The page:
Joanne Hill, a married mother-of-two from Market Harborough, has a not-that-secret passion.
It’s got a wingspan of almost 100 feet, and a cruising speed of 600 miles per hour.
Yes, it’s an aircraft - an Avro Vulcan XH588 to be precise. For seven years, Joanne has been photographing the world’s last airworthy Vulcan, an aircraft that has a special place in the hearts of the Harborough district’s people, after it spent eight years at Bruntingthorpe Airfield.
“I first saw her at the Bournemouth Air Show” explained Joanne.
“She came out of the mist with that roar and she was beautiful and completely unique - there isn’t anything in the sky that compares.”
Joanne, who works in a town newsagents, has since followed the Vulcan all over the country, camera in hand.
“I go with my dad; sometimes with my husband too” said Joanne.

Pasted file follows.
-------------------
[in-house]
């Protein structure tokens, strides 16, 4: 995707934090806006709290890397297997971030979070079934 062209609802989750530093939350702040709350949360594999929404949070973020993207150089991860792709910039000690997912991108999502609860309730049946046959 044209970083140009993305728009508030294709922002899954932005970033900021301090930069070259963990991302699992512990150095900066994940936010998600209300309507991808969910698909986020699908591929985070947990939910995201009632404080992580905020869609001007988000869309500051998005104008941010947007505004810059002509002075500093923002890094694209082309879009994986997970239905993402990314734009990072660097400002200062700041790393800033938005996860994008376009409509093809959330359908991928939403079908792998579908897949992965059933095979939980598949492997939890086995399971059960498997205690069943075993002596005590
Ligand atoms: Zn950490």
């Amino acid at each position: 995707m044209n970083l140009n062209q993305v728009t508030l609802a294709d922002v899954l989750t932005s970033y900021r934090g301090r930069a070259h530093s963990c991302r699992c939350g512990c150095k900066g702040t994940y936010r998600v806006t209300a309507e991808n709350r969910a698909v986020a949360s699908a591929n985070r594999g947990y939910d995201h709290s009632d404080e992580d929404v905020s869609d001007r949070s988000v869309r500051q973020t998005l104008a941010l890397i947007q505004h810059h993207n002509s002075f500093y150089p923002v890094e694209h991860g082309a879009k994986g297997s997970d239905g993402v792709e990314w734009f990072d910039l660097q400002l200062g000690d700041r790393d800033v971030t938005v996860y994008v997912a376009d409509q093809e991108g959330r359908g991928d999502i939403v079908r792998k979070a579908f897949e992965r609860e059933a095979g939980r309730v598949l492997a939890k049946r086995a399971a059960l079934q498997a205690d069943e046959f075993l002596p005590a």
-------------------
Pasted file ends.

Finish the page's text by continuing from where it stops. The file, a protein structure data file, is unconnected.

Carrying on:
“I’ve never been a girly girl, and this has been a fantastic hobby for me, and opened up a whole new world of aviation photography.”
The Vulcan is a jet-powered delta-wing bomber, operated by the RAF from 1956 until 1984.
As part of Britain’s independent nuclear deterrent, the Vulcan initially carried Britain’s first nuclear weapon, the Blue Danube gravity bomb.
The Vulcan XH588 - known as The Spirit of Great Britain - was restored to flying condition by the ‘Vulcan to the Sky Trust’ after years of effort and more than £7 million of fundraising, including a £2.7 million Lottery grant.
It was restored over a period of eight years at Bruntingthorpe Airfield, near Lutterworth. Vulcan XH558 roared into the air again, from Bruntingtorpe, on Thursday, October 18, 2007.
“It’s a lot of money, but I think it’s money well spent” said Joanne. “And it’s not funded by the Government, it’s funded purely by public donation. It’s given a lot of people a lot of joy to go and watch her. She’s always the star of the airshow. You can see people leaving after she’s been flying.”
Eight years on and the restored Vulcan is in its last “season” of display flying.
Three expert companies who check the aircraft’s airworthiness have withdrawn their support.
“I’ll be sad to see it go” admitted Joanne. “The last flight will be a really sad day, but she’s left me with a legacy.
“She’s opened up a whole new area of interest for me, and I certainly won’t be putting the camera away now.”